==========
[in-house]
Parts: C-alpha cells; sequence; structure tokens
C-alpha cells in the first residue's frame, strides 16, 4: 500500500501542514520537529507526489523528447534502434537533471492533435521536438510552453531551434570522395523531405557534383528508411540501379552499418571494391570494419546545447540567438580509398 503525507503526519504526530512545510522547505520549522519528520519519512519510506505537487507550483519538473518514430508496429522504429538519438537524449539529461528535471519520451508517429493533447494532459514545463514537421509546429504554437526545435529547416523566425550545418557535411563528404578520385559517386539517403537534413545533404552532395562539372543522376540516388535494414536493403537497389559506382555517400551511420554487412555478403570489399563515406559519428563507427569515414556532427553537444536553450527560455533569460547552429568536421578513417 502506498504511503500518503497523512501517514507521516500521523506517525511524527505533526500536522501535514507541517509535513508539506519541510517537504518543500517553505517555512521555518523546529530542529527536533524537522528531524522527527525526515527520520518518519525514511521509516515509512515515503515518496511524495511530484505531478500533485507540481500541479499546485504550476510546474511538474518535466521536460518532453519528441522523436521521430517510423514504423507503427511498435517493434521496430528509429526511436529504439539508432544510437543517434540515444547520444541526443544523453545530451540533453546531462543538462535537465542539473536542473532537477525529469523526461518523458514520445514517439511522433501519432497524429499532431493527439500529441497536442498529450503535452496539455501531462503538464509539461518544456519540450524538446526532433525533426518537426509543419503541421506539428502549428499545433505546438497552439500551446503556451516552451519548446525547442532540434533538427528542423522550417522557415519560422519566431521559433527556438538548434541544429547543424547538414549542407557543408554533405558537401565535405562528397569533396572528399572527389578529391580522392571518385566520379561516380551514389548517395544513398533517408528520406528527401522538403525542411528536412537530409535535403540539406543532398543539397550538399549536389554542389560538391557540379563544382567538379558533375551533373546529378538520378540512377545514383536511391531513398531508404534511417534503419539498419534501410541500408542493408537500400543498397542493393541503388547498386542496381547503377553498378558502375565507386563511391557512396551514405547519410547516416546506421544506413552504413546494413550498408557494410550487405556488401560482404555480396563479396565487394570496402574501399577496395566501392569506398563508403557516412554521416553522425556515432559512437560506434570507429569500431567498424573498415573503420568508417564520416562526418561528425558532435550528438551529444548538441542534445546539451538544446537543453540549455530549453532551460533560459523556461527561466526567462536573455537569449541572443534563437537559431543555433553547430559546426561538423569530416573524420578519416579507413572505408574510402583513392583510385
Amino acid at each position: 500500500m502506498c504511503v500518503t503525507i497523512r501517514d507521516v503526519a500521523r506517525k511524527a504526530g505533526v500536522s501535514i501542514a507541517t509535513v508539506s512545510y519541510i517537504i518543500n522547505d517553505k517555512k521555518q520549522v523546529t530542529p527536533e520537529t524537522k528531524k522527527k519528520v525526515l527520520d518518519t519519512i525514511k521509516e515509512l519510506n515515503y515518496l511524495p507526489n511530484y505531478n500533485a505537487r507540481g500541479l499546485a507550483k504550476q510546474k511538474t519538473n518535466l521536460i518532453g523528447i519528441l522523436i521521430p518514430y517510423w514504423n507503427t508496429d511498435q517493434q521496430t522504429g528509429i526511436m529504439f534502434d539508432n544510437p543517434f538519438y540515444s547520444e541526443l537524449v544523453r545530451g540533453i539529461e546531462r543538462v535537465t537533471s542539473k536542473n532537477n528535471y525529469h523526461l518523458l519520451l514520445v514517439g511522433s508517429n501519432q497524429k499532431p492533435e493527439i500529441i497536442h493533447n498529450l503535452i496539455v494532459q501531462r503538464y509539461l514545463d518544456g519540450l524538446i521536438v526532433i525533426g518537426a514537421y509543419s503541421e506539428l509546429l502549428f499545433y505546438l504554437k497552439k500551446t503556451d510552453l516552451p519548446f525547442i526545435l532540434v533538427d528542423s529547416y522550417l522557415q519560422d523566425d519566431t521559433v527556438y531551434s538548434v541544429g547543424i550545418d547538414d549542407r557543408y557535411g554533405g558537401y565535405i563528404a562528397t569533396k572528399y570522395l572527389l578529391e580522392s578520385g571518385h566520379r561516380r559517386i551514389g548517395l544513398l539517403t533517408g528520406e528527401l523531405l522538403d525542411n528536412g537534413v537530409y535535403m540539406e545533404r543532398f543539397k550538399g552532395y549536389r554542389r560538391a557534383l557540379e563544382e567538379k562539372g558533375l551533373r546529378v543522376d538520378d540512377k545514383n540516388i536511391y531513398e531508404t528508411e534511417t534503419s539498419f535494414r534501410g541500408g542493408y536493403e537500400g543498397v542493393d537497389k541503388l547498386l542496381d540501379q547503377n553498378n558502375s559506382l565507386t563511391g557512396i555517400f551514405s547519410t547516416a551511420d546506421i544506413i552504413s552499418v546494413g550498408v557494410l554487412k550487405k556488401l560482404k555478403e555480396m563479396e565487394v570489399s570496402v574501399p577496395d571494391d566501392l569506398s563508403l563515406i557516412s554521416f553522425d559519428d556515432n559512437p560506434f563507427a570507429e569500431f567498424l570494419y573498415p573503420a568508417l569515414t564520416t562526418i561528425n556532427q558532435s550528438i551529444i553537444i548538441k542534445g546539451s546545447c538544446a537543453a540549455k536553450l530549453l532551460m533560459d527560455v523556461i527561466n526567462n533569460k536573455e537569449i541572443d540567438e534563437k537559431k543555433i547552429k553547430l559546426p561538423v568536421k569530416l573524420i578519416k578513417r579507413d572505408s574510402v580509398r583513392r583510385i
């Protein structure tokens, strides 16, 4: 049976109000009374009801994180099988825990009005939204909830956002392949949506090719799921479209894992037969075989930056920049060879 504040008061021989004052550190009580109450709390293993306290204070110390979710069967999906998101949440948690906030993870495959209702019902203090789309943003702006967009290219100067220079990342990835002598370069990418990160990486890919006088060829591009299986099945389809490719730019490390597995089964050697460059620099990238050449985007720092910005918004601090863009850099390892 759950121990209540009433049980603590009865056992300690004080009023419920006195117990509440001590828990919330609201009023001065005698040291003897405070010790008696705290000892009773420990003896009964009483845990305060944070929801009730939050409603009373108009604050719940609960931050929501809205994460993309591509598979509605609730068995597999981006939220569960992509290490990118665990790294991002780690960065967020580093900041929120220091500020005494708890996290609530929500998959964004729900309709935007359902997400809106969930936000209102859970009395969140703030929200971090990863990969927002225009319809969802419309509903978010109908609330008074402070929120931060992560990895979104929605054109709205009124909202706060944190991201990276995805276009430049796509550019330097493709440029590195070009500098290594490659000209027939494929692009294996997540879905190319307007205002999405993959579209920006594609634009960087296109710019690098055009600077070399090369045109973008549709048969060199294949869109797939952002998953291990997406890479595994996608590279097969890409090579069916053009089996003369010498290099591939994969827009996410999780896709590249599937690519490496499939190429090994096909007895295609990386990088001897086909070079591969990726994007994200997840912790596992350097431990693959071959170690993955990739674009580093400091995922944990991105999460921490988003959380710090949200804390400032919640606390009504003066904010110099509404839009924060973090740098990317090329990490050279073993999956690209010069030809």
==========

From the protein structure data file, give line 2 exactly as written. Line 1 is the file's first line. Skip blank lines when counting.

Parts: C-alpha cells; sequence; structure tokens